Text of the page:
Smartphone App Helps to ‘Balance’ Alzheimer’s
A new smartphone app helps caregivers manage the myriad tasks of coordinating help for their loved ones with Alzheimer’s disease, the most common form of dementia, a disease that affects a person's memory, ability to think, to perform everyday activities, and their behavior.
The app, called “Balance,” was developed by the National Alzheimer Center (NAC), a division of New York’s Hebrew Home at Riverdale (HHR) that was formed in 1986 to better understand, treat and advance care options for Alzheimer’s disease, and dementia in general.
HHR is a non-profit geriatric service organization that cares for more than 10,000 seniors throughout the New York metropolitan area. The organization offers services through managed health care, community programs, home health care and its internationally recognized nursing home.
“Balance” facilitates communication between multiple caregivers and helps track and share changes and other information in real-time with the Alzheimer’s patient’s doctor(s).
“Caring for a loved one with Alzheimer’s is all about balance,” David V. Pomeraz, executive vice president of strategic planning and program development at HHR told the Alzheimer’s Weekly website.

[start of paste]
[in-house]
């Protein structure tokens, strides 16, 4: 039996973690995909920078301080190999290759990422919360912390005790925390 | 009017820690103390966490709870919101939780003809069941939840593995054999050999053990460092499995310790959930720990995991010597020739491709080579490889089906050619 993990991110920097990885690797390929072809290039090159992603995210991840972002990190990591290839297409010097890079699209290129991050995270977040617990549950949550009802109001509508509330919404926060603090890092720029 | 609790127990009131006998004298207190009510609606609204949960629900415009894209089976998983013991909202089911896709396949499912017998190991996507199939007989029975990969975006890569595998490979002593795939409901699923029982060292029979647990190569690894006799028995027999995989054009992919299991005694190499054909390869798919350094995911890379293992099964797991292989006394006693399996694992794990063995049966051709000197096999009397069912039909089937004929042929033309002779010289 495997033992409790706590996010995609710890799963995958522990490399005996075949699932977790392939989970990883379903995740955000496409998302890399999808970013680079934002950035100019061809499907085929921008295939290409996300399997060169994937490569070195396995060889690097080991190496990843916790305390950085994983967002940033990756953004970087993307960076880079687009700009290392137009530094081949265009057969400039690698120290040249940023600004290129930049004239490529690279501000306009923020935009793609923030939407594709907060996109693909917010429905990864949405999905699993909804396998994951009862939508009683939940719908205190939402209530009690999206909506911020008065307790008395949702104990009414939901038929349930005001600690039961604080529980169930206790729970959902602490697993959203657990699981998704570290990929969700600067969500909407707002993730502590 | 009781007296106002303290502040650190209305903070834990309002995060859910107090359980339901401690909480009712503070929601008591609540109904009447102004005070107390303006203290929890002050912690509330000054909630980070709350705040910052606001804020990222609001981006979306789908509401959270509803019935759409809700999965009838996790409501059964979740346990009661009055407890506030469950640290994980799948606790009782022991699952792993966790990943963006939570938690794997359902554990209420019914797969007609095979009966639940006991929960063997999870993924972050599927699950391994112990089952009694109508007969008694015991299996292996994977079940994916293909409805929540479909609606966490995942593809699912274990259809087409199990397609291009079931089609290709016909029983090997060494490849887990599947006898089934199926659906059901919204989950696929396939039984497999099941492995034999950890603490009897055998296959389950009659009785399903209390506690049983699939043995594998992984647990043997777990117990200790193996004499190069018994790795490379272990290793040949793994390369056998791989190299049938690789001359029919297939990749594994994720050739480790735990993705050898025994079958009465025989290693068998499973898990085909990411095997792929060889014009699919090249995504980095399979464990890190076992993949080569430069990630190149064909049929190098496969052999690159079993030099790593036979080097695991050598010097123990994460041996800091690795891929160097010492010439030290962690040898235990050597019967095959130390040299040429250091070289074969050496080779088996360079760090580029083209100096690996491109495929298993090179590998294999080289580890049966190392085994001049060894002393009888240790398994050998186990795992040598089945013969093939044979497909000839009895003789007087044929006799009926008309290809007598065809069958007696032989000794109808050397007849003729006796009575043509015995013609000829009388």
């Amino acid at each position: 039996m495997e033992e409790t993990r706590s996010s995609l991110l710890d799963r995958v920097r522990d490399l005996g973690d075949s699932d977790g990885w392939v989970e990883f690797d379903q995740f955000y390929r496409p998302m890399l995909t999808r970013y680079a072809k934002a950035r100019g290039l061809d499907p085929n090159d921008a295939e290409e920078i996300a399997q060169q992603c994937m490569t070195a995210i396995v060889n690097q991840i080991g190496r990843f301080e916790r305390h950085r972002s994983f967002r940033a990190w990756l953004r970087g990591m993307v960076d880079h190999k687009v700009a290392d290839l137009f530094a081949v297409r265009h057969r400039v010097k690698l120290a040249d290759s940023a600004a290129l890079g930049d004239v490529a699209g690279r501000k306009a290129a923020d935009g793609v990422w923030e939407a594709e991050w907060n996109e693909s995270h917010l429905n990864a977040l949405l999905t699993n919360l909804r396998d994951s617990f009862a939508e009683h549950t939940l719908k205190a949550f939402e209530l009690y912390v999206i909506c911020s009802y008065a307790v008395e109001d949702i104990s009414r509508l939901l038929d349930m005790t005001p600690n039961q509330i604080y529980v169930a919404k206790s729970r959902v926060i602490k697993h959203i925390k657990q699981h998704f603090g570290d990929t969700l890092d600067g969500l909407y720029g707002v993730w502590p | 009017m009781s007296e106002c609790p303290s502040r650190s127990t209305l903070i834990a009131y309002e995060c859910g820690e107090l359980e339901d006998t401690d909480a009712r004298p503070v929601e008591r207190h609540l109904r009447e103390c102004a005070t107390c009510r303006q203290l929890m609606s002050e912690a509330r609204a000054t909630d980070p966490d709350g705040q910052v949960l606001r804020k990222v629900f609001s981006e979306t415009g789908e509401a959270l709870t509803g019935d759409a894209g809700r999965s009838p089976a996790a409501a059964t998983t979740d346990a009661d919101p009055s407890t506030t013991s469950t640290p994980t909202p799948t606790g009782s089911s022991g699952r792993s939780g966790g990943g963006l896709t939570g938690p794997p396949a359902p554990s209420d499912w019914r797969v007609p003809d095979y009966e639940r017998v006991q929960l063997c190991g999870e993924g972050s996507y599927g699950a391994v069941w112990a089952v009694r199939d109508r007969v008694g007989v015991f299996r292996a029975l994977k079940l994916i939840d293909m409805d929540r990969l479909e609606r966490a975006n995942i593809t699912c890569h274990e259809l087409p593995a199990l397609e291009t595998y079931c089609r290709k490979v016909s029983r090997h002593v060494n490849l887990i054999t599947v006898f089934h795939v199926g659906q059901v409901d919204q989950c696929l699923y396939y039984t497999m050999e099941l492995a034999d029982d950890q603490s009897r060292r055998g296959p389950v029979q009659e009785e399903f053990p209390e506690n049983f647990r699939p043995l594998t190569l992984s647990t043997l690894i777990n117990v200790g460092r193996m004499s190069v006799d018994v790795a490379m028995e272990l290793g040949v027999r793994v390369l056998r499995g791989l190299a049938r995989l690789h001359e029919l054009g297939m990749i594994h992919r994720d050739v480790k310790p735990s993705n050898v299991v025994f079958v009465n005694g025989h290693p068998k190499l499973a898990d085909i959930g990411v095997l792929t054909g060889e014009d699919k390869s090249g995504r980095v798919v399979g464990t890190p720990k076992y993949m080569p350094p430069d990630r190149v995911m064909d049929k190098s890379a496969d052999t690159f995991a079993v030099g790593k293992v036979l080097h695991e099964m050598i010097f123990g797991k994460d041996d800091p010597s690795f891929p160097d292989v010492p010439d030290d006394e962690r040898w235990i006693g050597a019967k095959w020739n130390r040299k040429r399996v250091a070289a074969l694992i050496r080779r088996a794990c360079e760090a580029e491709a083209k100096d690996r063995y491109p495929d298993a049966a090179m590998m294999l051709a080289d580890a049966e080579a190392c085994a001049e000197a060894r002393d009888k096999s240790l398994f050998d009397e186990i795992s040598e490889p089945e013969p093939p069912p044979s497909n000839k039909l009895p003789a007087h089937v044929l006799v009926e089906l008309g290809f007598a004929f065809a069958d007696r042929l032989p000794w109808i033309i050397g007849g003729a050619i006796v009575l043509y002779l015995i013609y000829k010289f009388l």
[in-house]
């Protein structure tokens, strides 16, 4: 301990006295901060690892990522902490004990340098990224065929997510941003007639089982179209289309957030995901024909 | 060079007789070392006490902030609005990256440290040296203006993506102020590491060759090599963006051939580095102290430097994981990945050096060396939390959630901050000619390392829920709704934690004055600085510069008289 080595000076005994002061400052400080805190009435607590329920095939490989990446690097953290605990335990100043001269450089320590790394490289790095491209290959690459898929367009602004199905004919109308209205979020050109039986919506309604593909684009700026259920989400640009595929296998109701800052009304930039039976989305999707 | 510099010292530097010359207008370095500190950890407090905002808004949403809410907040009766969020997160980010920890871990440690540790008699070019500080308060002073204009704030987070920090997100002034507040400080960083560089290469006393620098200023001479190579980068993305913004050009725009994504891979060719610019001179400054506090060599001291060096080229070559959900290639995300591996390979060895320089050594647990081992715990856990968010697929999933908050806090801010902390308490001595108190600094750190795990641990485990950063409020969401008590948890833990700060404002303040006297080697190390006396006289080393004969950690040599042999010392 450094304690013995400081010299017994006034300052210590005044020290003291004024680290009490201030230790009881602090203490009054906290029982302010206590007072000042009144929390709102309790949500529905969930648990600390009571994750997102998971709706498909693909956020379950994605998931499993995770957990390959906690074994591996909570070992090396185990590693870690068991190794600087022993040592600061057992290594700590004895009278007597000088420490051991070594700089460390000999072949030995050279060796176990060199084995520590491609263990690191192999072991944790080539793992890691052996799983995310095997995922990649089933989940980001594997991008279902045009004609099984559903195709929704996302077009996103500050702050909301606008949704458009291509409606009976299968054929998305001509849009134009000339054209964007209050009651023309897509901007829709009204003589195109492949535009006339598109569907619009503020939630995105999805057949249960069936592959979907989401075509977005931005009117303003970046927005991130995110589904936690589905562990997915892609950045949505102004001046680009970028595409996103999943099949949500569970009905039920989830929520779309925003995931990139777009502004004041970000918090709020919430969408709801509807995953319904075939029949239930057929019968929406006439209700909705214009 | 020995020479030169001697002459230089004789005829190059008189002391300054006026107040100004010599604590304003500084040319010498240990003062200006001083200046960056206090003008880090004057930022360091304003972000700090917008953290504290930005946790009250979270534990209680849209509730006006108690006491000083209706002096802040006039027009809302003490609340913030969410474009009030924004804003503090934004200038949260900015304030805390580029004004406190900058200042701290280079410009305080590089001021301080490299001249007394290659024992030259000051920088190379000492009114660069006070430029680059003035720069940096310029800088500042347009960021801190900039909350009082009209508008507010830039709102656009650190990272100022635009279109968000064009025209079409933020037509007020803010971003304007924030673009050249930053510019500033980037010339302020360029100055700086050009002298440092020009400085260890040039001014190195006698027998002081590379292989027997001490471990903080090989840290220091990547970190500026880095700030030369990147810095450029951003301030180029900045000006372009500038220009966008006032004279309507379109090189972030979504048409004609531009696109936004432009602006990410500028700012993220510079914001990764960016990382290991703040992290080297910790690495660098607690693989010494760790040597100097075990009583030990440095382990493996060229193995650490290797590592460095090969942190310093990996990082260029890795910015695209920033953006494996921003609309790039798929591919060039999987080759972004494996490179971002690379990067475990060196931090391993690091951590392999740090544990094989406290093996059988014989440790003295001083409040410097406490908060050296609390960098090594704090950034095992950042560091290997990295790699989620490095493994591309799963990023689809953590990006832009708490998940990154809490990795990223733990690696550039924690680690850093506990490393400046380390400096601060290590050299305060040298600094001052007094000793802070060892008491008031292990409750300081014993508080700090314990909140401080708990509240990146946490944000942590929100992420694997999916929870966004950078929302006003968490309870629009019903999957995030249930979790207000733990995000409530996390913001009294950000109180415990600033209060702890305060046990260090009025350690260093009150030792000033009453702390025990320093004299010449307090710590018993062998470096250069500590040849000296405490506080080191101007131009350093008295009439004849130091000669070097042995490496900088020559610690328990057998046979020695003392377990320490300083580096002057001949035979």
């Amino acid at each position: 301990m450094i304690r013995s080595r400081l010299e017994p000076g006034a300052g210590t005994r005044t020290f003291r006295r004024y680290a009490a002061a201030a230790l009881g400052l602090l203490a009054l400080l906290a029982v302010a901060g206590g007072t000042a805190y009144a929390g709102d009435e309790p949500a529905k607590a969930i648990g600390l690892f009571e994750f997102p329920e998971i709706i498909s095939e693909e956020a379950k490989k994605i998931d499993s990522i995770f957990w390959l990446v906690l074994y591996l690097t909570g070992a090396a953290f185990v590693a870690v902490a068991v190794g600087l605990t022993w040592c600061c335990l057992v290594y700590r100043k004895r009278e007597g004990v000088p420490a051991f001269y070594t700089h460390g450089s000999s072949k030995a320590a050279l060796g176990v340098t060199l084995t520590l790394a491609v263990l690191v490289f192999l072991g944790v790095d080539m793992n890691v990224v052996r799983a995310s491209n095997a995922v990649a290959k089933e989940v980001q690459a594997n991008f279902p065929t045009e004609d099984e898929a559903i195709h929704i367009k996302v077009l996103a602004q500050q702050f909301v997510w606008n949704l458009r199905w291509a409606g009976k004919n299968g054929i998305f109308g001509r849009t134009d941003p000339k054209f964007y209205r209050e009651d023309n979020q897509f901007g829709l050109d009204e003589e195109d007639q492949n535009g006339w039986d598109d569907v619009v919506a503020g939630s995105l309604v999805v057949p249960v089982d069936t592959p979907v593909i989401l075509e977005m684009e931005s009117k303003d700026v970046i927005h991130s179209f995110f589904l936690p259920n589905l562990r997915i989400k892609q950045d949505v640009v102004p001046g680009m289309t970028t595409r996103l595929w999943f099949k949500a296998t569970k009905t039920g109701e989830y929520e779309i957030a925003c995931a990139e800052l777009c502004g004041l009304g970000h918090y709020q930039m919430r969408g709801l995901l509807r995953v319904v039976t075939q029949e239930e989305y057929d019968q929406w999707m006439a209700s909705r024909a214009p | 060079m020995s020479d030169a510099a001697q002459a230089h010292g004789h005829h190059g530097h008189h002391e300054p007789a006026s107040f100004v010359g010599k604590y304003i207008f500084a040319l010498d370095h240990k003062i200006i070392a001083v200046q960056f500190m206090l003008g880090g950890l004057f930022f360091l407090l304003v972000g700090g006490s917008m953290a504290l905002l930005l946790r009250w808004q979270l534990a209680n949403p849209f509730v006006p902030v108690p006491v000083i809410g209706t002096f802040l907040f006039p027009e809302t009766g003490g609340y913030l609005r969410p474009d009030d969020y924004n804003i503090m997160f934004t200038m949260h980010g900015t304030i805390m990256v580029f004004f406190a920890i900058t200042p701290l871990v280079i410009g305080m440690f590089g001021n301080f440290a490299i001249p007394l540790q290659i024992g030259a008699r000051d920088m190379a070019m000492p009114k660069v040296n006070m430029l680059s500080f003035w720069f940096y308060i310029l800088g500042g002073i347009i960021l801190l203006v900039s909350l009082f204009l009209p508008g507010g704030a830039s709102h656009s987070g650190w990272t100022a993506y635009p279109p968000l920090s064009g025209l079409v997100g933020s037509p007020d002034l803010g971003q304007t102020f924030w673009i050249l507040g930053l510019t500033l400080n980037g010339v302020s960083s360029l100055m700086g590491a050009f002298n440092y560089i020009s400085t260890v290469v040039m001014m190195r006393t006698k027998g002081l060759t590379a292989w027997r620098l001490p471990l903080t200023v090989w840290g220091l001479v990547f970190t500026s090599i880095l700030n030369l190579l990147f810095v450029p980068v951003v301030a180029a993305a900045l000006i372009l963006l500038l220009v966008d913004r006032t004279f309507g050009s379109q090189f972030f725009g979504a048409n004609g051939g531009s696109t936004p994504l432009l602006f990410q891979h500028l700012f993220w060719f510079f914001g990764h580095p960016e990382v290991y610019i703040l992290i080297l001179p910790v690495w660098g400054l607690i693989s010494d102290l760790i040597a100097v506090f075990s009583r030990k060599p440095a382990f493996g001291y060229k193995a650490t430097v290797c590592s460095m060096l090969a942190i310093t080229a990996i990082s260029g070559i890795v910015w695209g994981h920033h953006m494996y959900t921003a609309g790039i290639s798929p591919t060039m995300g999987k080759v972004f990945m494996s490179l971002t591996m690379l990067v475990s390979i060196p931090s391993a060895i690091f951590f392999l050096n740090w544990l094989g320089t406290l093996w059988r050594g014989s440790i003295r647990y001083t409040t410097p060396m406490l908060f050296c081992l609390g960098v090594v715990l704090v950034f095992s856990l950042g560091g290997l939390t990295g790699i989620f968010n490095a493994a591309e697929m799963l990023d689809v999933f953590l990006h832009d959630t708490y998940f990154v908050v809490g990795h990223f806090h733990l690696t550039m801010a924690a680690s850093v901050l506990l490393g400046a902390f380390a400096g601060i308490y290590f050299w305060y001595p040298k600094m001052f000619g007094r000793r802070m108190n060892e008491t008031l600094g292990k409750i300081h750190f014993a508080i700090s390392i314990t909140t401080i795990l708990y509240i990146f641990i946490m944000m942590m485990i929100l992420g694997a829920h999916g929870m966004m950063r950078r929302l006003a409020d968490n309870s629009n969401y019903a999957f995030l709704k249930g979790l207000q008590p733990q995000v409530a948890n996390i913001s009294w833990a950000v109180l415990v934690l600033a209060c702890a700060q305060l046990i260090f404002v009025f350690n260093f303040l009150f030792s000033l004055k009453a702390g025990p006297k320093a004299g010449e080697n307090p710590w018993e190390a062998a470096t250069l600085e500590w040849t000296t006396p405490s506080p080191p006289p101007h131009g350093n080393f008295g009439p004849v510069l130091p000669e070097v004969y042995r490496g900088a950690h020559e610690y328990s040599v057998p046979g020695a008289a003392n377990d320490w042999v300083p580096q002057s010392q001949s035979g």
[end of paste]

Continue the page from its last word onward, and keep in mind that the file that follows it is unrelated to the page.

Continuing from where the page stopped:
“We created this app because an Alzheimer’s patient typically has multiple medications, multiple caregivers, and multiple doctors all juggling many responsibilities at once. This app will help caregivers manage better.”
The app includes icons for Learning (sharing info about the disease), Caregiving (tips and info about the practical aspects of caregiving), Pill Box (to manage daily medications), Schedule (sharing calendars), Doctor Diary (tracking physical and emotional changes in the patient and sharing them with the doctor/s), News (reading the latest news about Alzheimer’s research, treatment and other developments, About (learning about NAC and HHR) and one for the NAC store as well, offering books, medical devices, vitamins and other Alzheimer’s products and services for sale.
It is estimated that some 35.6 million people around the globe were living with dementia in 2010, according to the World Health Organization. Of those, 5.4 million people were affected in the United States alone, where Alzheimer's disease is the sixth leading cause of death.